Despite some limitations and taking into account the meridional system of our rivers, it can be stated that river transport will certainly contribute to a significant recovery of our ports, which are still being improved, but can further expand their facilities by the effective use of waterways.
President Dariusz Stefański emphasised that he is a strong advocate of improving the navigability of both Polish rivers, but having a pragmatic view, he believes that even though the transport of heavy oversized cargo will constitute an increasing part of river transport, the use of rivers has significant restrictions in the modal transport of goods due to the geographical conditions of Poland. The main Polish rivers flow according to the meridional system, which determines their greater use in the direction from the South to the North than in the latitudinal system, that is, the East-West and West-East directions. However, the case of the Polish ports of Szczecin, Świnoujście, Gdańsk and Gdynia has better perspectives, as these ports are definitely more suited to modal transport.
By the example of passenger transport, it is possible to discuss what is currently the most difficult to achieve in intermodal transport. A passenger traveling on a route, e.g. Warsaw – Gdynia route, always travels this way in both directions. The freight is slightly different, as it is transported in various types of ‘packages’ and usually travels in one direction only. For instance, if goods from China arrive to Europe in a container, one needs to deal with the issue of what to do with the container after the operation of unloading: whether to send it back to China, and if so, whether it is to be empty or re-loaded with some commodities. The greatest challenge today is to achieve balance in transport carried out in both directions. If we carry goods in one direction and the empty container in the other, the economic calculation turns to the negative. Therefore, it is necessary to optimise transport towards the most efficient use of roads, waterways, and railways. The mere regulation and use of Polish rivers is not enough; in order to achieve the intermodality of transport, it is necessary to think about and effectively connect all types of communication routes. Communication nodes connecting waterway and land transport infrastructure must be created. It should be specified as precisely as possible where multimodal handling terminals should be established and how they should be connected with railway and road infrastructure. It should also be remembered that the unloading of goods at seaports or inland ports is only one of the stages of their journey to the destination point, which will not be achieved without the involvement of road and railway transport.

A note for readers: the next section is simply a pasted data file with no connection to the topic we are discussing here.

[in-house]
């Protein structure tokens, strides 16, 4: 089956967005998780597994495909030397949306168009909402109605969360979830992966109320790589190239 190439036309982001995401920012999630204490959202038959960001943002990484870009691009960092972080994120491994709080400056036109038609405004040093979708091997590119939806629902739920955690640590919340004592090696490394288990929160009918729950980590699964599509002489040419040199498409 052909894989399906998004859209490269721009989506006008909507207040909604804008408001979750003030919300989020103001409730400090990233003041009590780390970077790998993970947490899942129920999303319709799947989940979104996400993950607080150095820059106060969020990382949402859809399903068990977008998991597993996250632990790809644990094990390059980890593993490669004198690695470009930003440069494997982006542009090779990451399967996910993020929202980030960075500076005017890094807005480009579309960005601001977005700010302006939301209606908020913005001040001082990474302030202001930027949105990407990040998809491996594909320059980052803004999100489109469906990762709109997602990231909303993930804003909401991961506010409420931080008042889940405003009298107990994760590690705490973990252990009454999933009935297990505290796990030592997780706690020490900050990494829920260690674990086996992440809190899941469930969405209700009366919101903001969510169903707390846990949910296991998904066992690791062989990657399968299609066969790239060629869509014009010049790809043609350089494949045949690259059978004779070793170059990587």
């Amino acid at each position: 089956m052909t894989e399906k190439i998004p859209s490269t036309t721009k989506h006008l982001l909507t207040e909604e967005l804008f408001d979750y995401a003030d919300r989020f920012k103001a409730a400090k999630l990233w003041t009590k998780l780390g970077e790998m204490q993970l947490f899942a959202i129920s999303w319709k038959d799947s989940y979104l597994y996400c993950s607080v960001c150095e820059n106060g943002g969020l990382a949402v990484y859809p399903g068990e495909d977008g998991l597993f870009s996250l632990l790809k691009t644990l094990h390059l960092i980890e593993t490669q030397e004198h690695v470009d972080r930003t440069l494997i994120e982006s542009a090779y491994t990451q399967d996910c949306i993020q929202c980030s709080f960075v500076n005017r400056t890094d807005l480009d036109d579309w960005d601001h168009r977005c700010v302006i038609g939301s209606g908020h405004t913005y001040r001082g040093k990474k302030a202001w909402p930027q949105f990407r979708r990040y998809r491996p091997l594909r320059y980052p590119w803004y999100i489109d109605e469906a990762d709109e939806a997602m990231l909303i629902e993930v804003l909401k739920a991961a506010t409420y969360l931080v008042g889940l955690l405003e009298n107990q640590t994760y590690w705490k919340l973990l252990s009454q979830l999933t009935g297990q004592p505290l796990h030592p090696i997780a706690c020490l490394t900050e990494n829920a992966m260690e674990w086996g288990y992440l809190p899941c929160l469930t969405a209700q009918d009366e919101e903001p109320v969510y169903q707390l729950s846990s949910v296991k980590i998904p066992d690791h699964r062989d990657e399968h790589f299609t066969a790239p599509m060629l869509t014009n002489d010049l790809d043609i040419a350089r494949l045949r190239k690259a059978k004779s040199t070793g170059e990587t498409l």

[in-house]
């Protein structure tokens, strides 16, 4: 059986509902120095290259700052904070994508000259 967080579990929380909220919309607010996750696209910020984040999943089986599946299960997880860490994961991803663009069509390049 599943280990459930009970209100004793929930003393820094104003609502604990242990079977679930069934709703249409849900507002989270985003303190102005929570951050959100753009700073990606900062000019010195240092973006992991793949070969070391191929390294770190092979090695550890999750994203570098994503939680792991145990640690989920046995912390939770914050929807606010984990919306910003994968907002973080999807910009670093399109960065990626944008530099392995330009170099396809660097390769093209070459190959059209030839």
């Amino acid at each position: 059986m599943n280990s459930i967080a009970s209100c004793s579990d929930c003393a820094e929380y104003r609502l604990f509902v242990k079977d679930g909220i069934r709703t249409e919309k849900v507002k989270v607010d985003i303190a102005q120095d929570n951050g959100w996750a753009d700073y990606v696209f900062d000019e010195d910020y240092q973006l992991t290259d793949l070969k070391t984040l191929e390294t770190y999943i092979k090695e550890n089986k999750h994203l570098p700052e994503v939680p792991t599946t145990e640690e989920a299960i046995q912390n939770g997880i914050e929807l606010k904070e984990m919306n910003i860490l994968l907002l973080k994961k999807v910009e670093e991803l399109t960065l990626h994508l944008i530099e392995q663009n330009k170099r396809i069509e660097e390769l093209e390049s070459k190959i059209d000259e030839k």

Improving the operating of waterways is extremely important, but we must realise that, in addition to the undoubted advantages of this type of transport, as it is cheap and environmentally friendly, it also comes with disadvantages. Waterway transport is much slower than transport by use of vehicles or railway. Therefore, the rivers will enter the intermodal puzzle as an element encumbered with these constraints.
President Stefański also referred to the issue of the use of Polish ports by the Czech Republic. He pointed out that most of the Polish ports had a ‘Czech Quay’, but the Czechs used to send their cargo to German ports in the past. The Czech transport, and partly also the Hungarian and Austrian transport, is very interested and could benefit from returning to Polish ports – to Gdańsk, Gdynia, Szczecin, and Świnoujście. Polish ports and rivers should be strictly included into the Baltic-Adriatic transport corridor. Due to the inefficiency of river and railway infrastructure, Scandinavian loads give Poland a wide berth, choosing the route to the southern parts of Europe via German ports, and, of course, both our ports and our economy lose due to that.
President of the Management Board of PCC Intermodal, Dariusz Stefański